I spent yesterday in Saab’s home town of Trollhattan, which is about an hour's drive north of Gothenburg. It turned out to be an unexpectedly odd trip because, while we were shooting the Phoenix concept car, news whizzed through that Saab’s production line had just been halted because of a payment dispute with at least one supplier.

Any production line grinding to a halt is alarming. When it’s Saab, a company that has stayed afloat in the face of incredible odds, the situation is exceptionally tense. Ironically, we were in Trollhattan to shoot the Phoenix concept and talk to Saab’s design boss, Jason Castriota and talk about the future of Saab, which does rather pivot around the new 9-3 range. But there’ll be no future without a secure present. 

Indeed, The Times reported at the end of last week that Spyker Cars, the Dutch owner of Saab, said Saab lost £190m on sales of £573m. Sales in the final quarter of 2010 were just 10,000, an annualised rate of just 40,000 units, well below the minimum break-even point of 85,000 annual sales. 

OK, if we’re making a thumbnail sales projection for 2011, we can add in extra sales of 9-5 saloon as well as the cool 9-5 estate and the 9-4X SUV, which should do pretty well in the US. That should take Saab north of 70,000 units, but it’s still touch and go. The difference, according to Saab insiders, is the decision to properly launch the Saab brand into China, Russia and Brazil, all of which are booming. 

My day in Trollhattan had a weird sense of being on the cutting edge of events. While the production line was slowing to a halt up the road, Castriota told me he was currently engaged in the ‘heavy engineering’ phase of the new 9-3 project, debating the fine details of radius and panel fit as the car’s skin is committed to mass production. The interior design of the 9-3 is also, apparently, finished and will be given the final green light next week. By the end of this odd day, news came through that Saab had just applied to the Swedish authorities to allow Russian banker Vladimir Antonov to become a significant shareholder in the carmaker. If I was a betting man, I’d say that we’ll see the return of the five-door hatchback when the new 9-3 is unveiled at the Frankfurt show in autumn 2012. I think there’ll also be a new, more distinctive and aggressive, 9-3 cabrio on the show stand.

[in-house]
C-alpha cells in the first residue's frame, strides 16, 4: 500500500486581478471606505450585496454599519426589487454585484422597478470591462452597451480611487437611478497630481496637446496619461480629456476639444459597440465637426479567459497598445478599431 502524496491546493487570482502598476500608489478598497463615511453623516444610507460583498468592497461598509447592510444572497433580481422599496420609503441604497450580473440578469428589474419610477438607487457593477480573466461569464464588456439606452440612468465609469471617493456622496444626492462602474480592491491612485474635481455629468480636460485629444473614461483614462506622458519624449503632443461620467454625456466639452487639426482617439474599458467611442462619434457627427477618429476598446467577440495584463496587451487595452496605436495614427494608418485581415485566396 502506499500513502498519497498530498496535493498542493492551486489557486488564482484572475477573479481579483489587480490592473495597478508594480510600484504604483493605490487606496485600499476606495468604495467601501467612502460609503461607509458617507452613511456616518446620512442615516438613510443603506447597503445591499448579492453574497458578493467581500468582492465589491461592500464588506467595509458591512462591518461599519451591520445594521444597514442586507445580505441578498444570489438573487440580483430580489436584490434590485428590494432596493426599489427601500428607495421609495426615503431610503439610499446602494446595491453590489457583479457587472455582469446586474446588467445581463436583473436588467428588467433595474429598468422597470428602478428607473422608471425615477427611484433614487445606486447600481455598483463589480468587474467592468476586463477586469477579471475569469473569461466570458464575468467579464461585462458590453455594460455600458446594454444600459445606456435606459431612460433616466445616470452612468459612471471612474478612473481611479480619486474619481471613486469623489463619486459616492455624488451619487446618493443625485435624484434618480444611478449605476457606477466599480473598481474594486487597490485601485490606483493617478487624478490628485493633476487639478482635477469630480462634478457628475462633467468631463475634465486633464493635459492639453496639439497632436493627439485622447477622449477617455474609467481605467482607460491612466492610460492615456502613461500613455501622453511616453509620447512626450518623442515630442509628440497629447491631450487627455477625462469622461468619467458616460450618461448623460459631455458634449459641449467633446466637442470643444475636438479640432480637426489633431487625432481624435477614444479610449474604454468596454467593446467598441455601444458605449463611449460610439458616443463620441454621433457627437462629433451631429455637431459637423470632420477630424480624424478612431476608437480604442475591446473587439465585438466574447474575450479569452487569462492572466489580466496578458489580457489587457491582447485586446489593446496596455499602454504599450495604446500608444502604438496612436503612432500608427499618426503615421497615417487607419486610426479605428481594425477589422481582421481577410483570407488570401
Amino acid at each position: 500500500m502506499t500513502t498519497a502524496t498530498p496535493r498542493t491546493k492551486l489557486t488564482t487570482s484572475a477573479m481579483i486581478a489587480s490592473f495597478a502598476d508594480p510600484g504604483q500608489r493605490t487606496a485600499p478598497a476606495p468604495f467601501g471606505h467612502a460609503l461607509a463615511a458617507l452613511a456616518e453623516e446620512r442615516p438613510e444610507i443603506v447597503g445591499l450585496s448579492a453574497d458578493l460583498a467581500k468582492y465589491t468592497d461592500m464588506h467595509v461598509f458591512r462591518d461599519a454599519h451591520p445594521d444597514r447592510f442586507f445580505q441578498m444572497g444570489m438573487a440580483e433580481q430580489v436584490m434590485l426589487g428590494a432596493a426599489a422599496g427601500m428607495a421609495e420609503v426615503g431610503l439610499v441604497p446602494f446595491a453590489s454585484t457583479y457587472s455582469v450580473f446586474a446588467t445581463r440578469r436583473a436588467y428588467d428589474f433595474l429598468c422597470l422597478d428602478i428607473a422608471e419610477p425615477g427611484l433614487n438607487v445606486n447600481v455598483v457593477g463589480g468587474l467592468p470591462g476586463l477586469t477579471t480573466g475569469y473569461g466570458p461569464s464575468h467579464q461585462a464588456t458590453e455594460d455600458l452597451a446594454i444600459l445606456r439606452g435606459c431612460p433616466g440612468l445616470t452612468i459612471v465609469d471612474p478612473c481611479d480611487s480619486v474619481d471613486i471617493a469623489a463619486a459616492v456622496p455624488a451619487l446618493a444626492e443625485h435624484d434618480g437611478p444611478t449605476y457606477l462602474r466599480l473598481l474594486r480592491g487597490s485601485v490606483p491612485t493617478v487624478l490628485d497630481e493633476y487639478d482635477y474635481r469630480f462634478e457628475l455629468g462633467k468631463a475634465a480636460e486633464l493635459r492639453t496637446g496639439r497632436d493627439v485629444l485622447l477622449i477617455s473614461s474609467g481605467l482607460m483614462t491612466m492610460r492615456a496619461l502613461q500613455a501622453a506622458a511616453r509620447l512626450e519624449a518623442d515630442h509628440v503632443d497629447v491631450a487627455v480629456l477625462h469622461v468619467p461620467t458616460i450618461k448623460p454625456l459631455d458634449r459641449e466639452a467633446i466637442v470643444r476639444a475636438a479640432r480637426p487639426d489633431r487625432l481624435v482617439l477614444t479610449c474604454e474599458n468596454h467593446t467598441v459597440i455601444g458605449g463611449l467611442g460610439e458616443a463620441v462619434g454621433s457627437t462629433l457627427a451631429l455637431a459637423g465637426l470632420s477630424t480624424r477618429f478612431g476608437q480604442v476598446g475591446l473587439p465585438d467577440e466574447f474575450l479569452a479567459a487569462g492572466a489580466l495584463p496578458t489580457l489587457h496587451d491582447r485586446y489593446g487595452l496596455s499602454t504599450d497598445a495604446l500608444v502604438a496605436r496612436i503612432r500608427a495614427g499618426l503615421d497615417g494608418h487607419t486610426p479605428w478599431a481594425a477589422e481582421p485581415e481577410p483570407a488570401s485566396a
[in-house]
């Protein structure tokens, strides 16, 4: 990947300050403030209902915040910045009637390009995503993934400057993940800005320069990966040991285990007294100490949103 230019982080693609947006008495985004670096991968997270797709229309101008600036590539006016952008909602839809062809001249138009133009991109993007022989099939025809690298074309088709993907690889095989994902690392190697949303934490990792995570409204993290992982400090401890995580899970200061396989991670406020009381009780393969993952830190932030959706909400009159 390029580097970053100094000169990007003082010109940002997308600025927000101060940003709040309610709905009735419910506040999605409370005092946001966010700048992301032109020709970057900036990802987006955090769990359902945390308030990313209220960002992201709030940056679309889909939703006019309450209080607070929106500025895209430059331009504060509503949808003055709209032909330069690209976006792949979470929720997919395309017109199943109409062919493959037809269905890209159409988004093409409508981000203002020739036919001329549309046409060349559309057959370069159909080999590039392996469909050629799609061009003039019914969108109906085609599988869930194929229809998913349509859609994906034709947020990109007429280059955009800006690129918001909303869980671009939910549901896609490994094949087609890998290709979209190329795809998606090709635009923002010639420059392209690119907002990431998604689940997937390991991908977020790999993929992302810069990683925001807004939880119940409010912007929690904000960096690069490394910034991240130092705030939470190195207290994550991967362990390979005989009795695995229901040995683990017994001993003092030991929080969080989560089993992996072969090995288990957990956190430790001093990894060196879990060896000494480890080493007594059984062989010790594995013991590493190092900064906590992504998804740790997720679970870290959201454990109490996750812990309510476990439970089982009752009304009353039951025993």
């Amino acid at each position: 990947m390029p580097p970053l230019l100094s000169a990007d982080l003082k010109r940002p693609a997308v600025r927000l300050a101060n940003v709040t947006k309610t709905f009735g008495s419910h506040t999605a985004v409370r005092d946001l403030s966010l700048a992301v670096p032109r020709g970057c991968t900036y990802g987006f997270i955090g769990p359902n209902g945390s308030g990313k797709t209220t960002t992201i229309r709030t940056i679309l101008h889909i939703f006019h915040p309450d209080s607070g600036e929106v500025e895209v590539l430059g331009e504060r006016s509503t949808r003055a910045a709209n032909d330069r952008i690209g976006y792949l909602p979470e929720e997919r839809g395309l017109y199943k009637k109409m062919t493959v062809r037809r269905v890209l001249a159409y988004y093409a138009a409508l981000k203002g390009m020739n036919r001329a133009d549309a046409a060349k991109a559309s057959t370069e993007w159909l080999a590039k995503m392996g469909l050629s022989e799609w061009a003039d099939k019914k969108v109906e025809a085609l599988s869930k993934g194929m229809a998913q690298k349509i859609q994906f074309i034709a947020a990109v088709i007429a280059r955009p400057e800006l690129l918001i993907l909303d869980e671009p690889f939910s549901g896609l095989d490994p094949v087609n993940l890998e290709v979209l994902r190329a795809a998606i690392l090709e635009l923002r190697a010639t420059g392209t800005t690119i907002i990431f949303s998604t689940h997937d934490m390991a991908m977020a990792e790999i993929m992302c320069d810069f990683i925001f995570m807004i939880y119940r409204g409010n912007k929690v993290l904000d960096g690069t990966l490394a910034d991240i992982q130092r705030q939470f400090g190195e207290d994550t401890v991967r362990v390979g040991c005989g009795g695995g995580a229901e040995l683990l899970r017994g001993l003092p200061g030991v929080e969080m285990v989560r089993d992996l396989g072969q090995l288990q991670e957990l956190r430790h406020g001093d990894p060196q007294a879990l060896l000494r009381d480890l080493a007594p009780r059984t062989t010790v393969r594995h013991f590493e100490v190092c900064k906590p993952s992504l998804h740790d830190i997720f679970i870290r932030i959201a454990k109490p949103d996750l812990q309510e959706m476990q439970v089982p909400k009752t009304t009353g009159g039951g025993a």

Yesterday saw the first car that Saab ever made (the 1946 Ur-Saab) and the latest concept in the same building. I really, really, hope these two cars don’t end up measuring the beginning and end of the company.